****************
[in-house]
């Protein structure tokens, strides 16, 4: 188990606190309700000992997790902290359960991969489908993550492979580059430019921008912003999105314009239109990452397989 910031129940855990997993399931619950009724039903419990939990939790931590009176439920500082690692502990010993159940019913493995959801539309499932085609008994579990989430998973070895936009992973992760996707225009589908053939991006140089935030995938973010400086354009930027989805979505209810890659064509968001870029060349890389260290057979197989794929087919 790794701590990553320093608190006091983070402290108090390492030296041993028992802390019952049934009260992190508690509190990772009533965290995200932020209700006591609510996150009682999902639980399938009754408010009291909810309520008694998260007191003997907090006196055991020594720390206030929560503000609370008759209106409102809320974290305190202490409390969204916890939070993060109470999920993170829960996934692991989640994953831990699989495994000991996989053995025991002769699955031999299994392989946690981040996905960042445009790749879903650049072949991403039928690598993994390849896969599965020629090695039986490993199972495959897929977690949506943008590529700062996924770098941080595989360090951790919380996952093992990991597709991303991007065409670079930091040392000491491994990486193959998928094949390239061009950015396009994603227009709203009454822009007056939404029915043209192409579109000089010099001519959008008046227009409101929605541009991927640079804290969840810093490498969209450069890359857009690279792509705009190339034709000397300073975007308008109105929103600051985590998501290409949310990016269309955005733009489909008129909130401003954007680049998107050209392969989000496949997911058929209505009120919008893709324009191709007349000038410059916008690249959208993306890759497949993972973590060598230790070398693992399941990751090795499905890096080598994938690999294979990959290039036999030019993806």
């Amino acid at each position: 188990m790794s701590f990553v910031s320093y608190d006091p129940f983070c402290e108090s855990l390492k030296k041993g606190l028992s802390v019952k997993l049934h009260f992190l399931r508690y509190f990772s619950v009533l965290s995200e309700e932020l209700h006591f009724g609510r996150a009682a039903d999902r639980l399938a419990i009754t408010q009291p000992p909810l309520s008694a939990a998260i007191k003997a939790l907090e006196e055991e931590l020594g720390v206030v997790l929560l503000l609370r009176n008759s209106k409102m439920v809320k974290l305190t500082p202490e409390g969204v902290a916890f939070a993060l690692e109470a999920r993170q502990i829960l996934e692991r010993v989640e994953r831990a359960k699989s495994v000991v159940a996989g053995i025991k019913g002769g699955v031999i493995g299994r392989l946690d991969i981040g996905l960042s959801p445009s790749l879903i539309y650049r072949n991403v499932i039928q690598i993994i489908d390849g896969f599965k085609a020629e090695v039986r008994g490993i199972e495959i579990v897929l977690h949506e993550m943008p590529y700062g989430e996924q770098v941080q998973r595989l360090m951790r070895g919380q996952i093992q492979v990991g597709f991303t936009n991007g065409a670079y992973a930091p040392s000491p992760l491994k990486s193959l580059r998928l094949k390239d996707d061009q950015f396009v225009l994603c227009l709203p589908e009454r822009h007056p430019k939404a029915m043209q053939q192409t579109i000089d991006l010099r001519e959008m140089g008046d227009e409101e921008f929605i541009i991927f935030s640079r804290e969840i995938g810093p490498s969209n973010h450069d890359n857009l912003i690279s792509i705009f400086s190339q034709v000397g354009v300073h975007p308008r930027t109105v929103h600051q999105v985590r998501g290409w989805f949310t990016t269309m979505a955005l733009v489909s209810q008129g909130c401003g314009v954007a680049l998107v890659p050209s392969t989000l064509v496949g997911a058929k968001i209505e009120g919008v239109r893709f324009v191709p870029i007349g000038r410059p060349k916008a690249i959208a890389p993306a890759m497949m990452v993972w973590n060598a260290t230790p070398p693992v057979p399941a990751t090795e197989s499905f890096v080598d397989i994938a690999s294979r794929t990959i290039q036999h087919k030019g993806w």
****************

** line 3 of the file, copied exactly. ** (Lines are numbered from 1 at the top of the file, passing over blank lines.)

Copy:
């Amino acid at each position: 188990m790794s701590f990553v910031s320093y608190d006091p129940f983070c402290e108090s855990l390492k030296k041993g606190l028992s802390v019952k997993l049934h009260f992190l399931r508690y509190f990772s619950v009533l965290s995200e309700e932020l209700h006591f009724g609510r996150a009682a039903d999902r639980l399938a419990i009754t408010q009291p000992p909810l309520s008694a939990a998260i007191k003997a939790l907090e006196e055991e931590l020594g720390v206030v997790l929560l503000l609370r009176n008759s209106k409102m439920v809320k974290l305190t500082p202490e409390g969204v902290a916890f939070a993060l690692e109470a999920r993170q502990i829960l996934e692991r010993v989640e994953r831990a359960k699989s495994v000991v159940a996989g053995i025991k019913g002769g699955v031999i493995g299994r392989l946690d991969i981040g996905l960042s959801p445009s790749l879903i539309y650049r072949n991403v499932i039928q690598i993994i489908d390849g896969f599965k085609a020629e090695v039986r008994g490993i199972e495959i579990v897929l977690h949506e993550m943008p590529y700062g989430e996924q770098v941080q998973r595989l360090m951790r070895g919380q996952i093992q492979v990991g597709f991303t936009n991007g065409a670079y992973a930091p040392s000491p992760l491994k990486s193959l580059r998928l094949k390239d996707d061009q950015f396009v225009l994603c227009l709203p589908e009454r822009h007056p430019k939404a029915m043209q053939q192409t579109i000089d991006l010099r001519e959008m140089g008046d227009e409101e921008f929605i541009i991927f935030s640079r804290e969840i995938g810093p490498s969209n973010h450069d890359n857009l912003i690279s792509i705009f400086s190339q034709v000397g354009v300073h975007p308008r930027t109105v929103h600051q999105v985590r998501g290409w989805f949310t990016t269309m979505a955005l733009v489909s209810q008129g909130c401003g314009v954007a680049l998107v890659p050209s392969t989000l064509v496949g997911a058929k968001i209505e009120g919008v239109r893709f324009v191709p870029i007349g000038r410059p060349k916008a690249i959208a890389p993306a890759m497949m990452v993972w973590n060598a260290t230790p070398p693992v057979p399941a990751t090795e197989s499905f890096v080598d397989i994938a690999s294979r794929t990959i290039q036999h087919k030019g993806w």